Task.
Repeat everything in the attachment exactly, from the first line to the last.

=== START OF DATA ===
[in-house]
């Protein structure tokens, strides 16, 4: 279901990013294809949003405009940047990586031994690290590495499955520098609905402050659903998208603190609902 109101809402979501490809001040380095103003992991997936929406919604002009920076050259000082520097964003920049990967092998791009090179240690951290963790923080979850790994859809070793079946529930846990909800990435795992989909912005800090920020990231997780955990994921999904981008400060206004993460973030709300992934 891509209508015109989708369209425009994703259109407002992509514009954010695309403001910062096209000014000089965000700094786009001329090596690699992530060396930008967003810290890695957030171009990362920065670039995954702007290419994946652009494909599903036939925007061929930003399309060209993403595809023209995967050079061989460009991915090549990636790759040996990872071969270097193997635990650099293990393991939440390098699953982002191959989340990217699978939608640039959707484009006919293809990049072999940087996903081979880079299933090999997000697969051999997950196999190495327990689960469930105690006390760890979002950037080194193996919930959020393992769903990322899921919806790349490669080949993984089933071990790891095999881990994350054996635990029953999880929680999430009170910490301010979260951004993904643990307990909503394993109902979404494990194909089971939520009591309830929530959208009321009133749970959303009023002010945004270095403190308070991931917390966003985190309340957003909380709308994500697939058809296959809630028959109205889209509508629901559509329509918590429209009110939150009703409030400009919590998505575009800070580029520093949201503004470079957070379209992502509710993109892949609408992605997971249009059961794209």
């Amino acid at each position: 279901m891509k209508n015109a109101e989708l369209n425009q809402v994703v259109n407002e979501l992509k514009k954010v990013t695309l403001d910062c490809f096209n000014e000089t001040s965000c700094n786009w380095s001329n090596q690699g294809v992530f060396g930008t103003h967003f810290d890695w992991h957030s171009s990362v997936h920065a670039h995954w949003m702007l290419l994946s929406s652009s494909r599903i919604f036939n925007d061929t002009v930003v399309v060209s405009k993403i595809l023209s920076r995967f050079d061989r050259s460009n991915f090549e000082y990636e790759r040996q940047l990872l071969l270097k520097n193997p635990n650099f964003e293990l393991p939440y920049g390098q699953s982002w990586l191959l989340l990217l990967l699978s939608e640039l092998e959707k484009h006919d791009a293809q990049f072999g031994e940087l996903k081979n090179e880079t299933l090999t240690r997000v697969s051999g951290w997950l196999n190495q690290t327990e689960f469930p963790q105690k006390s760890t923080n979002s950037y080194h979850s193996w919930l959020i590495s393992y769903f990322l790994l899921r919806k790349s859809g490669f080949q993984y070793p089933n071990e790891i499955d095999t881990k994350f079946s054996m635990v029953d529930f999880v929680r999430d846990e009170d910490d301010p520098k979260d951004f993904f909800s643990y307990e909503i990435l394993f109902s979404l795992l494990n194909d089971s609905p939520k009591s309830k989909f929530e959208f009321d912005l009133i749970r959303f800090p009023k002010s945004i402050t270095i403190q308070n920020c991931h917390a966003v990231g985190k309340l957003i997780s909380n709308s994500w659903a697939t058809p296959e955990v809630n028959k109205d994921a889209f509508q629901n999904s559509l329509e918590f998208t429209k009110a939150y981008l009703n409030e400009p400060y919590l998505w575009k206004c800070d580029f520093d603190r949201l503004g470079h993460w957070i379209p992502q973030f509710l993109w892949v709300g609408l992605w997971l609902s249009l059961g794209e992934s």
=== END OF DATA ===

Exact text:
[in-house]
């Protein structure tokens, strides 16, 4: 279901990013294809949003405009940047990586031994690290590495499955520098609905402050659903998208603190609902 109101809402979501490809001040380095103003992991997936929406919604002009920076050259000082520097964003920049990967092998791009090179240690951290963790923080979850790994859809070793079946529930846990909800990435795992989909912005800090920020990231997780955990994921999904981008400060206004993460973030709300992934 891509209508015109989708369209425009994703259109407002992509514009954010695309403001910062096209000014000089965000700094786009001329090596690699992530060396930008967003810290890695957030171009990362920065670039995954702007290419994946652009494909599903036939925007061929930003399309060209993403595809023209995967050079061989460009991915090549990636790759040996990872071969270097193997635990650099293990393991939440390098699953982002191959989340990217699978939608640039959707484009006919293809990049072999940087996903081979880079299933090999997000697969051999997950196999190495327990689960469930105690006390760890979002950037080194193996919930959020393992769903990322899921919806790349490669080949993984089933071990790891095999881990994350054996635990029953999880929680999430009170910490301010979260951004993904643990307990909503394993109902979404494990194909089971939520009591309830929530959208009321009133749970959303009023002010945004270095403190308070991931917390966003985190309340957003909380709308994500697939058809296959809630028959109205889209509508629901559509329509918590429209009110939150009703409030400009919590998505575009800070580029520093949201503004470079957070379209992502509710993109892949609408992605997971249009059961794209």
């Amino acid at each position: 279901m891509k209508n015109a109101e989708l369209n425009q809402v994703v259109n407002e979501l992509k514009k954010v990013t695309l403001d910062c490809f096209n000014e000089t001040s965000c700094n786009w380095s001329n090596q690699g294809v992530f060396g930008t103003h967003f810290d890695w992991h957030s171009s990362v997936h920065a670039h995954w949003m702007l290419l994946s929406s652009s494909r599903i919604f036939n925007d061929t002009v930003v399309v060209s405009k993403i595809l023209s920076r995967f050079d061989r050259s460009n991915f090549e000082y990636e790759r040996q940047l990872l071969l270097k520097n193997p635990n650099f964003e293990l393991p939440y920049g390098q699953s982002w990586l191959l989340l990217l990967l699978s939608e640039l092998e959707k484009h006919d791009a293809q990049f072999g031994e940087l996903k081979n090179e880079t299933l090999t240690r997000v697969s051999g951290w997950l196999n190495q690290t327990e689960f469930p963790q105690k006390s760890t923080n979002s950037y080194h979850s193996w919930l959020i590495s393992y769903f990322l790994l899921r919806k790349s859809g490669f080949q993984y070793p089933n071990e790891i499955d095999t881990k994350f079946s054996m635990v029953d529930f999880v929680r999430d846990e009170d910490d301010p520098k979260d951004f993904f909800s643990y307990e909503i990435l394993f109902s979404l795992l494990n194909d089971s609905p939520k009591s309830k989909f929530e959208f009321d912005l009133i749970r959303f800090p009023k002010s945004i402050t270095i403190q308070n920020c991931h917390a966003v990231g985190k309340l957003i997780s909380n709308s994500w659903a697939t058809p296959e955990v809630n028959k109205d994921a889209f509508q629901n999904s559509l329509e918590f998208t429209k009110a939150y981008l009703n409030e400009p400060y919590l998505w575009k206004c800070d580029f520093d603190r949201l503004g470079h993460w957070i379209p992502q973030f509710l993109w892949v709300g609408l992605w997971l609902s249009l059961g794209e992934s």